Hi. I feel like we are not talking enough. You and me. I mean all of you. I could of course do this personally, however then I know about the cool stuff you do, but all the others don’t.
Imagine this: I know that someone who came to our stream or to a club we frequent does rocket science, or can be booked to be put on fire, or runs a charity, or does social work. So we all talk about it on livestream, and marvel at what a brilliant bunch you are.
Would you watch this?
Ok people. It sucks. Seriously. My social contacts since Faderhead left last week were:
- Jannis to hand him a weird holographic bag at his doorstep.
- The dude that sold me packs or ramen noodles.
Isolation is bad for me and I’m shit at being alone. Wednesday evening I was fuck done with everything and Thursday I was scatterbrained and unmotivated at (tele)work. The fact that I can’t even hang with my lover until this is all over makes me feel like putting the risk groups in a giant mixer and lick escalators, but this seems impolite and such.
So I feel like doing nothing at all, because everything is shit anyway, but guess what:
If I decide to do nothing, there is a 100% chance I will stay exactly as miserable as before.
So: I set up a twitch channel and so I will get myself intoxicated on twitch and learn about kopyright regulations. This time alone, for stupid reasons. Which is sad.
Which is why I again need to ask you for your support:
Since I’m alone I will integrate a zoom meeting into the stream. I need volunteers with apocalyptic outfits and awesome dance moves or at least a drink. Absolutely no toilet paper.
More in the evening,
Hi. I don’t like people trying to be cool.
Being cool is about being unaffected, even untouchable. Yeah, it’s cool when shit can’t touch you, but guess what: most of the time it can, and then when you’re trying to be cool about it, you are just playing pretend. But then again, not trying to play this game, being touchable, vulnerable, giving a fuck on stuff, comes with risks. When you actually act like you realize that you and others in fact are vulnerable, you may feel the urge of taking action. And when you take action you might be wrong and make a fool of yourself. And even when you don’t, you are actually signaling that you are vulnerable to those cool kids that believe, there is actually someone who isn’t.
I don’t like people trying to be cool and I am not one of the cool kids. And the simplest exercise in not being cool is to be ridiculous. Once you exercise being ridiculous, it becomes easier to actually give a shit, to take the risk, to accept that you and others are vulnerable, but also that pretending you are not doesn’t help. Instead of pretending you will seek action, seek action more often, seek change, not just for you, but for others and the world you live in. And when you’re wrong you will know, in contrast to the cool kids, you did more than zero to protect what’s vulnerable.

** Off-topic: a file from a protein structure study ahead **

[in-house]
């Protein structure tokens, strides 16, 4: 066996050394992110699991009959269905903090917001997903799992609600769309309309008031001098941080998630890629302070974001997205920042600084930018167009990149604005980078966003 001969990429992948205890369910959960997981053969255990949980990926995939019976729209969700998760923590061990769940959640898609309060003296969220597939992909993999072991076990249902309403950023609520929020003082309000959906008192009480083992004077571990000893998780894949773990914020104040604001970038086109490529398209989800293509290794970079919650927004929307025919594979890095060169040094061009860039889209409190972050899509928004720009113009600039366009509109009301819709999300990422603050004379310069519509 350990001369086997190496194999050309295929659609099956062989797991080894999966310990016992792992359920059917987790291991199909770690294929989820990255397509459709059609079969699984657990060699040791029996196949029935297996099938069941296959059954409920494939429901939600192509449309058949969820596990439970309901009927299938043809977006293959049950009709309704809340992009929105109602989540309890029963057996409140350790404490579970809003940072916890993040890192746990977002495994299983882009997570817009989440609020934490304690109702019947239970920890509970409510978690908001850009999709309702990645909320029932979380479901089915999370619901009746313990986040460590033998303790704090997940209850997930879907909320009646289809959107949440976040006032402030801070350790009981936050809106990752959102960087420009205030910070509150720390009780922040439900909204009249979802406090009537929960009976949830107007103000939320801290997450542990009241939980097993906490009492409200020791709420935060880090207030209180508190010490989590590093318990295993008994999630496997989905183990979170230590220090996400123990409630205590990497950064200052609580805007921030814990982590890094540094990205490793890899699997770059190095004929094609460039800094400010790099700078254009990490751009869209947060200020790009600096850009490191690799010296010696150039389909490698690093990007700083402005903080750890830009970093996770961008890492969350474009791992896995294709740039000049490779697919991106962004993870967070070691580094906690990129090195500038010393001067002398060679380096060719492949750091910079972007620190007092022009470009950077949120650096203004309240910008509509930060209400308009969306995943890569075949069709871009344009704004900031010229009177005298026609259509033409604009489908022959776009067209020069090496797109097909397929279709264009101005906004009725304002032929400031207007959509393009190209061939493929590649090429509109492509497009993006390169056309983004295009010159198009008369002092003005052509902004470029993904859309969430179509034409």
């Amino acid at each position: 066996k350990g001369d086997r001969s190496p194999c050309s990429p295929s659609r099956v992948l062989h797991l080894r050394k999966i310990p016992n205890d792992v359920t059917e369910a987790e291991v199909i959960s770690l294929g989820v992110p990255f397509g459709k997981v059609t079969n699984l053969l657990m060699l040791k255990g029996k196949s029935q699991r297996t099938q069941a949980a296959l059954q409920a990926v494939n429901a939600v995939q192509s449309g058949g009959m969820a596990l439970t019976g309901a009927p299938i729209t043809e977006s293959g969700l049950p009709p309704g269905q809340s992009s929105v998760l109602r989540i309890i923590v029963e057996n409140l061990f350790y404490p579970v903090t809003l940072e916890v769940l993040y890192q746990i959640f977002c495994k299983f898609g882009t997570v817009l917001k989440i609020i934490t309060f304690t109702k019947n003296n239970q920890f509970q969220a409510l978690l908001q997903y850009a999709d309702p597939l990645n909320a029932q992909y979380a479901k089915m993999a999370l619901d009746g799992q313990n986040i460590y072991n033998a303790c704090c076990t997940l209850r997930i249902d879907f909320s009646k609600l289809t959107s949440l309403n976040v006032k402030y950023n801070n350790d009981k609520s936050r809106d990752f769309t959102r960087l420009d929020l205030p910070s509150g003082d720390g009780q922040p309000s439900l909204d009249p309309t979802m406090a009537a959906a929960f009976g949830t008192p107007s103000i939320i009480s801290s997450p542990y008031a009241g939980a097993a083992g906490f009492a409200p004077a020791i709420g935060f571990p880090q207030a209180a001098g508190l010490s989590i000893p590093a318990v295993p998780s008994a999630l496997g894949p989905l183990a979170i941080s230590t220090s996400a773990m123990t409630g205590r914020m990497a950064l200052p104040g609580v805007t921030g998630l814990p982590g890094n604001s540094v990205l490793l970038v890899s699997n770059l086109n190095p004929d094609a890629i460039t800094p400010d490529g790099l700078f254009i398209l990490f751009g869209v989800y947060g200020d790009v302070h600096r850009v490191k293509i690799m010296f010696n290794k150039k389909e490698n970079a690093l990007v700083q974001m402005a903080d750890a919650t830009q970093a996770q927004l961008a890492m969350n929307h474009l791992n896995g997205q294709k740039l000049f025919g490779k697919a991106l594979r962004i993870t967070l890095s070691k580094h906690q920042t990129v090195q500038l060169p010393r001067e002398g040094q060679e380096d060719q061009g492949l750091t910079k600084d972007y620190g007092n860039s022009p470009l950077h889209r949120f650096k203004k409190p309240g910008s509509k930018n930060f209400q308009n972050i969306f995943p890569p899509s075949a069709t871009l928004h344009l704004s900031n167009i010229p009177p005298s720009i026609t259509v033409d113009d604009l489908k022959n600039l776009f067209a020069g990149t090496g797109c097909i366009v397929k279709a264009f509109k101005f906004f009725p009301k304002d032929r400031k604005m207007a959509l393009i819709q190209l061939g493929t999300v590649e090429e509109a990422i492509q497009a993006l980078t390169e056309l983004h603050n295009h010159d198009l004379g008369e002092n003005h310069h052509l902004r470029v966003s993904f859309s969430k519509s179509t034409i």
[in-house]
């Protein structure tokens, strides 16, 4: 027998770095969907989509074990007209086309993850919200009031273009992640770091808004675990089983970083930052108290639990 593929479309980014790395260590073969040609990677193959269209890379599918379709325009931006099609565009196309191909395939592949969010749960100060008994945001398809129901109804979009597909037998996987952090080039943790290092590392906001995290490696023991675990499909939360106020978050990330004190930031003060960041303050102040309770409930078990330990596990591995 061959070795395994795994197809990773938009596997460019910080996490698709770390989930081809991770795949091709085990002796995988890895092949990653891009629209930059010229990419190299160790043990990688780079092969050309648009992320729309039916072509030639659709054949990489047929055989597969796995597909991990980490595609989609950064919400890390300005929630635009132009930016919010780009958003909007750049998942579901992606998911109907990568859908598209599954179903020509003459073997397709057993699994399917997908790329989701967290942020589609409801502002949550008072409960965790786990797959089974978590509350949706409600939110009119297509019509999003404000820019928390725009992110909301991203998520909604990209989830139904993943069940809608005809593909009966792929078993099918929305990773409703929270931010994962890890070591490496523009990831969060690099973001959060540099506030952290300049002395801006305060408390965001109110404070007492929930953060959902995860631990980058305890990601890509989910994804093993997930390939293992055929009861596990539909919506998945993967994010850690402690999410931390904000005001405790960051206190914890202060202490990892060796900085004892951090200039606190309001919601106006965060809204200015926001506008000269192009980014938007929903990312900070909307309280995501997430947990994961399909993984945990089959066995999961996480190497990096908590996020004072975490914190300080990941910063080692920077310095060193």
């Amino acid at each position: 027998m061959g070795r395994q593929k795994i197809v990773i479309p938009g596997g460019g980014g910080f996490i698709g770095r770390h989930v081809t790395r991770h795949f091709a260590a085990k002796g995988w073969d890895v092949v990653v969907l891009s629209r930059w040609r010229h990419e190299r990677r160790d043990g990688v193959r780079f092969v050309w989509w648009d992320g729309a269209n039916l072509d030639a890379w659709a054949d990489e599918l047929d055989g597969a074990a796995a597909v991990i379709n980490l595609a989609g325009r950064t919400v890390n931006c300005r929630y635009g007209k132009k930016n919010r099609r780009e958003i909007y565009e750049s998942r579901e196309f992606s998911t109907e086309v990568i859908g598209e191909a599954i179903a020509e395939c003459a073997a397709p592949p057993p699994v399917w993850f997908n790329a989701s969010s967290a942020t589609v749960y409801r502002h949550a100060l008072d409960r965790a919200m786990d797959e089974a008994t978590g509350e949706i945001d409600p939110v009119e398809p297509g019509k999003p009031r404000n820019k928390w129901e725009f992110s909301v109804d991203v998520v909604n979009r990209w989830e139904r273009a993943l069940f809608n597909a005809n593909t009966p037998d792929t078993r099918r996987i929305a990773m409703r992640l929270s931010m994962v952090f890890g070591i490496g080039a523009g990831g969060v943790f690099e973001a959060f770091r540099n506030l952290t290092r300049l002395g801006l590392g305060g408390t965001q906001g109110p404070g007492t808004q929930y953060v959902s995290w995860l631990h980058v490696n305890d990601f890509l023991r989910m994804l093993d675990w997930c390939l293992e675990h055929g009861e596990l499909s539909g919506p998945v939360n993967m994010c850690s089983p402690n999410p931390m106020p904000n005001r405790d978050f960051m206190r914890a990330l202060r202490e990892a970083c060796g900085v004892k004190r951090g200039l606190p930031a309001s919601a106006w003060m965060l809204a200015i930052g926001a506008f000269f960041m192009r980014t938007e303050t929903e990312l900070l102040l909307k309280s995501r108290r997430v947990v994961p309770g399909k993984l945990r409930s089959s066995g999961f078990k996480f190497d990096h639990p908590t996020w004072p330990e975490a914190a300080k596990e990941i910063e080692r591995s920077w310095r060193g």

Saturday evening I will conduct a little exercise in not being cool by being ridiculous. The current crisis dictates it and I want you to join.
Saturday night we will start our video stream on Facebook live, right here. Take care, take care of the others, especially those vulnerable and never be afraid to be ridiculous when trying your best. Stay safe, don’t be cool and join us:
Isolation Rave 1 21.03.2020. 2000CET.
“We’re too old for this shit.” These words of my valued brother and friend Lord Visconti appear cryptic and meaningless to me, especially in context of that rumor that the average restroom of any german goth festival is a geriatric facility, where no one is sure anymore whether catheters signify kinks or health issues. What does all of this even mean? Can we even live long enough to get old enough for that mythic restroom? How are we “still alive” when your favourite hobby-horse-project is dead? Shouldn’t this all be over? Isn’t it really time?
Two weeks ago Leighton James Thompson asked us whether the dead (that’s us) would play just one more show at Resistanz festival 2020. Our answer would have been “no, this project ended, please re-read our last communique”, but the prospect of a hotel room at Resistanz, booked in someones else’s name, a free flight, etc. seemed really really compelling and so we said yes. Yes, without really knowing whether we even can. We didn’t even blink.
When answering Leighton’s request something was suddenly clear: What is any given moment truly lived but the kept promise of doing it once more? One more track. One more breath. One more hit of the kick drum. One more time. One more drink. One more line? You are what you do and inevitably you do what you are. That’s why the “yes” came a tad too easy.
When focusing on the moment we learn that there is no place to go that’s demonstrably better than doing what you are. – So obviously the question of riding a dead horse is actually about the rider’s necrophilia.
Resistanz was about living this moment collectively and so Straftanz will return. One more time. Just to see what you perverts, regardless of age, are going to do with the dead horse that is us.
tldr; Straftanz is back for one more show at Resistanz. Just one. The decision to do that is both questionable and philosophical. It boils down to the question of riding a dead horse turning out to be not about the horse but about the rider’s necrophilia.